you may encounter. Try booting with any of the following as kernel
    parameters...

    noapic
    nolapic
    acpi=off

    Try them separately and in combinations. If you find that a particular
    combination works and you're using LILO as a bootloader, edit your
    */etc/lilo.conf* with a plain text editor and add the working combination
    to the kernel's append line. Then run */sbin/lilo* from the command prompt
    (as root) to write the changes to your master boot record.

    If you're using GRUB, then all you have to do is add the working combination
    as kernel parameters to the kernel's line in */boot/grub/menu.lst.*

    Hope this helps... ;-)

    --
    *Aragorn*
    (registered GNU/Linux user #223157)

  6. Re: Mandriva fail to start

    Aragorn wrote:
    > On Monday 11 August 2008 05:24, someone identifying as *Chris Taylor* wrote
    > in /alt.os.linux.mandriva:/
    >
    >> Chris Taylor wrote:
    >>
    >>> hi I have mandriva 2008.0 free
    >>> When it boots not it gets to Starting HAL DEAMON: [OK]
    >>> Then it just hangs any help please
    >>> Please if you need more info please ask and I will do my best to supply
    >>> I'm a newbee to linux

    >> it was working just fine on my desktop I just came in yesterday and only
    >> got to the HAL DEAMON part of startup. duel boots with XP pro
    >> I did remove the hdd and then reinstall in computer sane drive same place

    >
    > Important question, considering that this is the Mandriva Free release, did
    > you check the /md5sums/ on the downloaded /.iso/ file against the ones on
    > the mirror from which you downloaded it? And if so, did you burn the image
    > to a quality medium and at low speed?


    I got the install from a disk of a mag.
    The install worked well and the system worked well for a two or three
    months, So I was not thinking of a media problem

    >
    > Sometimes during the download, a few bits here and there get corrupted.
    > This is why you have to check the /md5sums./ Similarly, burning a CD/DVD
    > too fast may also result in data corruption - the slower the burn, the
    > deeper the bits will be burned in your CD/DVD disk - and cheap media may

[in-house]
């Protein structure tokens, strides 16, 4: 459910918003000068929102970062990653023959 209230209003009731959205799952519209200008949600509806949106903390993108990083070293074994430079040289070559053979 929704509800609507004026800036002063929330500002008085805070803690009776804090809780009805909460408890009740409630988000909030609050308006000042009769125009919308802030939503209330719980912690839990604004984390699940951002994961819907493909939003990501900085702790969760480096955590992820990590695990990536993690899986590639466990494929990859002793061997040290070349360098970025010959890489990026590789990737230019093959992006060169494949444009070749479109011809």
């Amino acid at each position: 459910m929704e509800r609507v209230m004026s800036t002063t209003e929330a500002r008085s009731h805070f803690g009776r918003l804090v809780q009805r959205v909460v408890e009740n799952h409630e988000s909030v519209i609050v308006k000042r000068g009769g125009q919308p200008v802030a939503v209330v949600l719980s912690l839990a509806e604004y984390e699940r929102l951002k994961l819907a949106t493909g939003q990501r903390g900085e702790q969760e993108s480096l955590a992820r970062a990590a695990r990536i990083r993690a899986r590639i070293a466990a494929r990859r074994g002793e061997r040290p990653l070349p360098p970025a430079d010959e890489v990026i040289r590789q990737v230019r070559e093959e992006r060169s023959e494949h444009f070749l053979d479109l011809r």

> also ruin it for you.
    >
    > The above all said, you haven't mentioned what hardware you have in your
    > system. Motherboard, chipset and CPU may all play part in any difficulties
    > you may encounter. Try booting with any of the following as kernel
    > parameters...
    >
    > noapic
    > nolapic
    > acpi=off


    Simple question how do I do the above
    I believe it is LILO as the bootloader

    >
    > Try them separately and in combinations. If you find that a particular
    > combination works and you're using LILO as a bootloader, edit your
    > */etc/lilo.conf* with a plain text editor and add the working combination
    > to the kernel's append line. Then run */sbin/lilo* from the command prompt
    > (as root) to write the changes to your master boot record.
    >
    > If you're using GRUB, then all you have to do is add the working combination
    > as kernel parameters to the kernel's line in */boot/grub/menu.lst.*
    >
    > Hope this helps... ;-)
    >


  7. Re: Mandriva fail to start

    Chris Taylor wrote:

    > Chris Taylor wrote:
    >> hi I have mandriva 2008.0 free
    >> When it boots not it gets to Starting HAL DEAMON: [OK]
    >> Then it just hangs any help please
    >> Please if you need more info please ask and I will do my best to supply
    >> I'm a newbee to linux

    > it was working just fine on my desktop I just came in yesterday and only
    > got to the HAL DEAMON part of startup. duel boots with XP pro
    > I did remove the hdd and then reinstall in computer sane drive same place


    It takes about three minutes waiting time and then it starts, this problem
    has been discussed about one or two week ago. I had the same problem and it
    got resolved by running chckconfig as root for messagebus and haldaemon if